Creating a robust philanthropic ecosystem
Singaporean philanthropy gathered momentum in 2014.
Tax-deductible donations rose by more than 12% to SG$1.1bn, compared to SG$970m in 2013, as reported in the 2014 annual report by the Office of the Commissioner of Charities (COC). Two thirds of this relates to donations received from the corporate sector, maintaining a ten-year upward trend. Individual giving to all charitable activities also saw a steady increase, with the average amount per donor rising from SG$312 in 2012 to SG$379 in 2014, according to the NVPC’s Individual Giving Survey in 2014 (IGS2014).
As well as donations, Singaporeans also dedicated more of their time and talents to helping out charities. IGS2014 reported that one in five Singaporeans volunteered at a charity over the year, with the total number of hours spent on this activity also rising. This went hand in hand with growth in the number of new registered charities in Singapore, which increased from 2,142 in 2013 to 2,180.
In October 2013, the Singaporean government announced a new initiative to to boost public giving and advance the charity sector through making funds available to allow organisations to build their capacity and capability. This is an area where charities often face difficulties in securing funding support as the impact on the end beneficiary can be regarded as less direct and often less certain. The government pledged SG$250m in matched funding towards the Care & Share movement initiated by the Community Chest. By the end of 2014, more than SG$300m had been raised and over 110,000 volunteers were engaged through more than 2,000 fund-raising and volunteering events. To continue the momentum of giving, the government extended the initiative with another SG$250m, doubling the total government matching grant for Care & Share to SG$500m. This grant shows the government’s commitment to encouraging philanthropy in Singapore, and follows on the heels of the launch of the Cultural Matching Fund for the arts in 2013, at SG$200m, and the Community Silver Trust for the elderly and disabled sector in 2011, at SG$1bn.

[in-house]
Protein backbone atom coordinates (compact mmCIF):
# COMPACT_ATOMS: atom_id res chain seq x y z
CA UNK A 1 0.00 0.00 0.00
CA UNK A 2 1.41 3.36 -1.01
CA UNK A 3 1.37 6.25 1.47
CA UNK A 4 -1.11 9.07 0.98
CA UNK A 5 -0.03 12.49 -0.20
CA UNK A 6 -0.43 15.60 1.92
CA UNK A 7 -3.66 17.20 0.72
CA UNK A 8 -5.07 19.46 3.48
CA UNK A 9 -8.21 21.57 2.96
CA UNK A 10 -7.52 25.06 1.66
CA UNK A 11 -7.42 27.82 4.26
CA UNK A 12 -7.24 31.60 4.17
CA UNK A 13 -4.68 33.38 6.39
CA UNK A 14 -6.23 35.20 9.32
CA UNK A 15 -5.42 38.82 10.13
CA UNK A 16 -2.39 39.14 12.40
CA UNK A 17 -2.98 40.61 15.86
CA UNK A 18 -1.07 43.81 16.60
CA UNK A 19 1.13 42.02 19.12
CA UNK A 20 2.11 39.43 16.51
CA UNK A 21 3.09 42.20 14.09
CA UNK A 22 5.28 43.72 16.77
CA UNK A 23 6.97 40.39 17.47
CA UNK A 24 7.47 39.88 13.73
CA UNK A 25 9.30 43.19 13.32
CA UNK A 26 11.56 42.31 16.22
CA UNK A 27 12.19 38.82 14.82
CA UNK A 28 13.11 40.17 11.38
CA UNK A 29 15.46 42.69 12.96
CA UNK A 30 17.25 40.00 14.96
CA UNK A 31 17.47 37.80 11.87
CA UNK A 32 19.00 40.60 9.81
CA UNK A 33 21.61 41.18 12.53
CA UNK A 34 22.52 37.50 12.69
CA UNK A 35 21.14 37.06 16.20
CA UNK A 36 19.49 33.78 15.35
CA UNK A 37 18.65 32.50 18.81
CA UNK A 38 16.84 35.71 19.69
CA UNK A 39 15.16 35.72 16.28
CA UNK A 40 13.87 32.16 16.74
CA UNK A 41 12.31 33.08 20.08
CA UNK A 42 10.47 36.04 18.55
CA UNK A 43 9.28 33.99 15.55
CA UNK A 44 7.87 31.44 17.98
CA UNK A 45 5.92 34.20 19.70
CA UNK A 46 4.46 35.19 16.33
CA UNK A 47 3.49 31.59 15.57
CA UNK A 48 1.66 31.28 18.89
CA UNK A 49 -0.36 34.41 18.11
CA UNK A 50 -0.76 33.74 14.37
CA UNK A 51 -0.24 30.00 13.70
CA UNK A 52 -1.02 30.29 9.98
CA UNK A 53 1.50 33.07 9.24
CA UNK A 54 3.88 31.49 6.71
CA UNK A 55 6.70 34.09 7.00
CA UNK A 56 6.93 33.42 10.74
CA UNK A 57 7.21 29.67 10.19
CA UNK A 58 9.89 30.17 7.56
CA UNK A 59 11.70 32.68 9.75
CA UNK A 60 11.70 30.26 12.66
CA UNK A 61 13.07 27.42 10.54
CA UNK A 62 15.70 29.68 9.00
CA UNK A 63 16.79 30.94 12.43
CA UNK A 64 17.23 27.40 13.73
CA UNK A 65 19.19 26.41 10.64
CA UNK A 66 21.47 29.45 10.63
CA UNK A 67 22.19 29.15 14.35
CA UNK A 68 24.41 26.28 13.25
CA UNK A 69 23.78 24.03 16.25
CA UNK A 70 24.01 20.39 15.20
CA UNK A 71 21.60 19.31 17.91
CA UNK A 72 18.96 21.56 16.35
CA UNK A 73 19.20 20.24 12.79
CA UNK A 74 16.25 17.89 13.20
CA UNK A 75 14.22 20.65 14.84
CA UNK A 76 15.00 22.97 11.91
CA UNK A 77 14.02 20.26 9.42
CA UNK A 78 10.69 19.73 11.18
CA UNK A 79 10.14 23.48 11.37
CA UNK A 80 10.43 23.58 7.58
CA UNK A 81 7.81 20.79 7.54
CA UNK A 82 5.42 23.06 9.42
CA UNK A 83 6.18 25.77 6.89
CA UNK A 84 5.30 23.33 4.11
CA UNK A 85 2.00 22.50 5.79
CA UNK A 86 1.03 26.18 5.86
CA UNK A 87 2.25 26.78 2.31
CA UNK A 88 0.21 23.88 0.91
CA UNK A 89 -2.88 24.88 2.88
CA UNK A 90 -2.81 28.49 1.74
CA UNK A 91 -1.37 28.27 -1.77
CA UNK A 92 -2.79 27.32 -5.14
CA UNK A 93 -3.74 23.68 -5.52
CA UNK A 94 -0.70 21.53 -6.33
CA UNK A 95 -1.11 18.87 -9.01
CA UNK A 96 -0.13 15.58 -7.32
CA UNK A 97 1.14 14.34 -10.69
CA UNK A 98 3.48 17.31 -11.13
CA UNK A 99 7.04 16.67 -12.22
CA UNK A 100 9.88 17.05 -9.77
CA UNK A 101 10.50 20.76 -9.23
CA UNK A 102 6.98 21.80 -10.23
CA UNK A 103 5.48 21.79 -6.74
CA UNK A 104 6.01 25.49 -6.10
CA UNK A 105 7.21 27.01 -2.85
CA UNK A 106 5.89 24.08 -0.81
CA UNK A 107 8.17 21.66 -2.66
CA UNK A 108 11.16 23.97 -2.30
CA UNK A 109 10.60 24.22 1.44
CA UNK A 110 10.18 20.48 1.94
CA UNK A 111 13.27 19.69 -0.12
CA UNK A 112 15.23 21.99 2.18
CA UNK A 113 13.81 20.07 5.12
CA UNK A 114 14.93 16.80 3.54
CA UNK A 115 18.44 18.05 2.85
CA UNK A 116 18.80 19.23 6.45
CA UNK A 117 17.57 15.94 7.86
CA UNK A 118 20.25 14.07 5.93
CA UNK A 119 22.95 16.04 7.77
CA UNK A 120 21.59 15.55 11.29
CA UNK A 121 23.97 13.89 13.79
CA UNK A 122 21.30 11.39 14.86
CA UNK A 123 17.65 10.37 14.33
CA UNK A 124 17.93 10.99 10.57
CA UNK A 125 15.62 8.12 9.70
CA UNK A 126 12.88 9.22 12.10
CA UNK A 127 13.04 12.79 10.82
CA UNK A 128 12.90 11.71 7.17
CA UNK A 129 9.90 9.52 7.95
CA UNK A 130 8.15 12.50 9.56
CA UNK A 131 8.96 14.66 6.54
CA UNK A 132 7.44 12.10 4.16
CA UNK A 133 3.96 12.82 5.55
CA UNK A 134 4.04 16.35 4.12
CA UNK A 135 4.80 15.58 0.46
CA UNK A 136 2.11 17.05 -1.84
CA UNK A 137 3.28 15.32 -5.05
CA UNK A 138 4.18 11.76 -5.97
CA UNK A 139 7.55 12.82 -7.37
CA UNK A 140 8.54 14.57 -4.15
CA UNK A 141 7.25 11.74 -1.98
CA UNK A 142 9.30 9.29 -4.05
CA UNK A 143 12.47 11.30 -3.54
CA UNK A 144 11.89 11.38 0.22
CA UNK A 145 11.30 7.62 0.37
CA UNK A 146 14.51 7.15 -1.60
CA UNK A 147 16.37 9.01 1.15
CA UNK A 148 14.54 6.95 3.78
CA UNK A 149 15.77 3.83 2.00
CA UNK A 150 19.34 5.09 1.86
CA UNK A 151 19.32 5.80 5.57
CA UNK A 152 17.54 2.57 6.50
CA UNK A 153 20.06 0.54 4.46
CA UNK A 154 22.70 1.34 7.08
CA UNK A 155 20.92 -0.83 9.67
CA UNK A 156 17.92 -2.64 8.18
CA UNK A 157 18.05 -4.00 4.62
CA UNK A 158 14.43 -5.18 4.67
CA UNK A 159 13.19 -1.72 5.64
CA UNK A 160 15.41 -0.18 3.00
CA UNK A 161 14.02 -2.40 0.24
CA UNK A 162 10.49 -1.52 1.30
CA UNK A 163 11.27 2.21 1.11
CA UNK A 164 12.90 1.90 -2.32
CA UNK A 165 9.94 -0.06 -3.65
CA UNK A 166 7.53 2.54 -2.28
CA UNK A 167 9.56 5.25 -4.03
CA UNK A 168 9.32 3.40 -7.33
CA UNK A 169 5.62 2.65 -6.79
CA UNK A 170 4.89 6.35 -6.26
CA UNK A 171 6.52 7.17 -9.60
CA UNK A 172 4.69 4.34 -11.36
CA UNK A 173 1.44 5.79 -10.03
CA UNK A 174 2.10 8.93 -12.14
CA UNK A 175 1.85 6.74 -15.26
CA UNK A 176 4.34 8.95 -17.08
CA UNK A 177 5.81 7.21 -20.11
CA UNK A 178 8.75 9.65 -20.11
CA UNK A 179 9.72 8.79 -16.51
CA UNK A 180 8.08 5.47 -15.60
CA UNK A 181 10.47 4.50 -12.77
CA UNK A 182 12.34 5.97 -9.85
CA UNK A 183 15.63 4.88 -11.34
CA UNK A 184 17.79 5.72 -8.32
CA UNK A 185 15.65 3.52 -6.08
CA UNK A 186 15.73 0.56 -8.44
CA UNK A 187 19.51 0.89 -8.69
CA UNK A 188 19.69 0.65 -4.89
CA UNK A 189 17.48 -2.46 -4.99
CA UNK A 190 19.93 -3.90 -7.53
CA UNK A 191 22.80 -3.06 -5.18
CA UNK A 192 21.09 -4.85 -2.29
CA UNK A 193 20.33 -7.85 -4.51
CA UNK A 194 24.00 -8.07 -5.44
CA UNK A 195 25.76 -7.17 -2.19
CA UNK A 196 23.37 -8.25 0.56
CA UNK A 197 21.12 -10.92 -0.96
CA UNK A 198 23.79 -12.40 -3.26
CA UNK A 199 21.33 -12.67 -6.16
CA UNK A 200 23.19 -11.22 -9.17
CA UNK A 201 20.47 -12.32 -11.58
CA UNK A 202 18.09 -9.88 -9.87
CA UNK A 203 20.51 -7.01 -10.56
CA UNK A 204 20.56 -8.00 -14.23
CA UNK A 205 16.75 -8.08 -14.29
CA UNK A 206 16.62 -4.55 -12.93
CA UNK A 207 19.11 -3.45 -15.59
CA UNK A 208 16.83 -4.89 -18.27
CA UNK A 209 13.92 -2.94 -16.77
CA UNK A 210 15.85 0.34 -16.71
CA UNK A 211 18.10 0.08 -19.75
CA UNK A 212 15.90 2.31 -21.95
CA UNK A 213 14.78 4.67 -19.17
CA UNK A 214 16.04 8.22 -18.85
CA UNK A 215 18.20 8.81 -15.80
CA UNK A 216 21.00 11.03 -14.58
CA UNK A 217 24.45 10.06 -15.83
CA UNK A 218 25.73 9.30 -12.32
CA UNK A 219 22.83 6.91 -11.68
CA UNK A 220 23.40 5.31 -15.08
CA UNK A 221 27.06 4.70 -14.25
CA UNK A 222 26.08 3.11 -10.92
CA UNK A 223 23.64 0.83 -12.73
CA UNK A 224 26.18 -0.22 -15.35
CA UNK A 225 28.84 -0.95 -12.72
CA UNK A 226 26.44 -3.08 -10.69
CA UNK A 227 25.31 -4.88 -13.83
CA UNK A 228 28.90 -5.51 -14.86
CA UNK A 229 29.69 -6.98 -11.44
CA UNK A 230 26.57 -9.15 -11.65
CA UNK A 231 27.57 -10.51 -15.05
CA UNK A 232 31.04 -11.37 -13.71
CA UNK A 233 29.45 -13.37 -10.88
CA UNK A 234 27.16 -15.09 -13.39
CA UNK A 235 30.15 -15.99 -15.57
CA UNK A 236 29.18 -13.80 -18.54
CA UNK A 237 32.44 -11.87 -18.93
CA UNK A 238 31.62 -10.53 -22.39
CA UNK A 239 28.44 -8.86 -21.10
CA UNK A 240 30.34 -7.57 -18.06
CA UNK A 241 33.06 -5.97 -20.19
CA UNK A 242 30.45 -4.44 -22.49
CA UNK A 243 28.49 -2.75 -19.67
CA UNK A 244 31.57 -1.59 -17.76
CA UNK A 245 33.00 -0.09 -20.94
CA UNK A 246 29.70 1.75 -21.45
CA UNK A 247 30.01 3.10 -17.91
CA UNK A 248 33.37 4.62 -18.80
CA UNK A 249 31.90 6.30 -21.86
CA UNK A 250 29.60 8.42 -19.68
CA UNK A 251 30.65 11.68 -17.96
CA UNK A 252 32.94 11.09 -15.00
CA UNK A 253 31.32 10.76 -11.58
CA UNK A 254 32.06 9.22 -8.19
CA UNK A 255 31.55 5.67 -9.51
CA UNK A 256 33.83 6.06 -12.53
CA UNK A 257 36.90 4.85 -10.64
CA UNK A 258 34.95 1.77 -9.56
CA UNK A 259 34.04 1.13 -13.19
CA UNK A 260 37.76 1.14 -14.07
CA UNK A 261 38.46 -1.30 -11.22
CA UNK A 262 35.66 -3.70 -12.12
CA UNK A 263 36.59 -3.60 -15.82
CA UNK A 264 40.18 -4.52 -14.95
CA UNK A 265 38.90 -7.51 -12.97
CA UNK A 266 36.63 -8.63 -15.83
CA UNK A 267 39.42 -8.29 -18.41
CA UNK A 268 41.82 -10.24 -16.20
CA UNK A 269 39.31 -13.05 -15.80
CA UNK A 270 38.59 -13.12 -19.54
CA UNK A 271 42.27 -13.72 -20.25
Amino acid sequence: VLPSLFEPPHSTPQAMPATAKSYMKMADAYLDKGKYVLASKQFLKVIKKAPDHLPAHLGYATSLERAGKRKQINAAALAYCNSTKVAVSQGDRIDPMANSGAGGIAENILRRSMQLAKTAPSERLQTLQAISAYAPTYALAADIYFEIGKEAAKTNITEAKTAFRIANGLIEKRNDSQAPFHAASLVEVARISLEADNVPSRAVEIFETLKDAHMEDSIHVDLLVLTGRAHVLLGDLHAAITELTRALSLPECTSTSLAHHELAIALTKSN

What is the history of philanthropy in Singapore?
Early immigrants to Singapore paved the way for those who came after them, providing facilities which they themselves had originally lacked.
Singaporean philanthropy can be traced back as early as the 1800s to the immigrants who came to the area in search of new opportunities. Those who made money gave back to help other immigrants. These early philanthropists included Tan Tock Seng, Govindasamy Pillay, Lee Kong Chian, Tan Kim Seng and Ng Teng Fong.
In the absence of a government that provided welfare services, they funded facilities such as temples, mosques, schools and hospitals to help the immigrants that came after them. This laid down strong family traditions of support for welfare institutions which continue today. Buildings and school faculties like the Lee Kong Chian School of Business at the Singapore Management University, the Yong Loo Lin School of Medicine in the National University of Singapore, and Khoo Teck Puat Hospital are all named after their major donors.